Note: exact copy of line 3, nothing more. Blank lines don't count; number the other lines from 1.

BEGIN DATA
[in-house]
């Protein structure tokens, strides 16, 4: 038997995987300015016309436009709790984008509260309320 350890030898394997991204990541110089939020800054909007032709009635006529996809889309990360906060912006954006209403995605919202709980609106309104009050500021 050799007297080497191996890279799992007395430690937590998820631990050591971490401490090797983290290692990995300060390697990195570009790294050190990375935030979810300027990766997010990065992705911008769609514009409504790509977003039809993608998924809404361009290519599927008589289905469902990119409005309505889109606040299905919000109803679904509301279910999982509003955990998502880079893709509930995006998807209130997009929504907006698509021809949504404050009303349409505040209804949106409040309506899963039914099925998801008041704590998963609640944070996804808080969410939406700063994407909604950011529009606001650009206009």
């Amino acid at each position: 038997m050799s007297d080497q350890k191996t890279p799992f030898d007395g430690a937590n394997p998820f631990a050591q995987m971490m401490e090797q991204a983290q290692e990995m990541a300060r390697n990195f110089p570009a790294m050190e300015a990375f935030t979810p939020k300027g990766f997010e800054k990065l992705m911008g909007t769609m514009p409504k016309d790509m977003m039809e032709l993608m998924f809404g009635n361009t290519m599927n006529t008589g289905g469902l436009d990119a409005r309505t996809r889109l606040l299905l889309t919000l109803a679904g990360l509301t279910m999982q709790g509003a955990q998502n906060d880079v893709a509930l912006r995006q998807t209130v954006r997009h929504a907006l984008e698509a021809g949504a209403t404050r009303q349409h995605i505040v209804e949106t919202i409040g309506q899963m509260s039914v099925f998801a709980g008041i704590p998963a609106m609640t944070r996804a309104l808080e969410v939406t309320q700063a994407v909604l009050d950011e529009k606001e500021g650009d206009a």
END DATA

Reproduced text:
């Amino acid at each position: 038997m050799s007297d080497q350890k191996t890279p799992f030898d007395g430690a937590n394997p998820f631990a050591q995987m971490m401490e090797q991204a983290q290692e990995m990541a300060r390697n990195f110089p570009a790294m050190e300015a990375f935030t979810p939020k300027g990766f997010e800054k990065l992705m911008g909007t769609m514009p409504k016309d790509m977003m039809e032709l993608m998924f809404g009635n361009t290519m599927n006529t008589g289905g469902l436009d990119a409005r309505t996809r889109l606040l299905l889309t919000l109803a679904g990360l509301t279910m999982q709790g509003a955990q998502n906060d880079v893709a509930l912006r995006q998807t209130v954006r997009h929504a907006l984008e698509a021809g949504a209403t404050r009303q349409h995605i505040v209804e949106t919202i409040g309506q899963m509260s039914v099925f998801a709980g008041i704590p998963a609106m609640t944070r996804a309104l808080e969410v939406t309320q700063a994407v909604l009050d950011e529009k606001e500021g650009d206009a």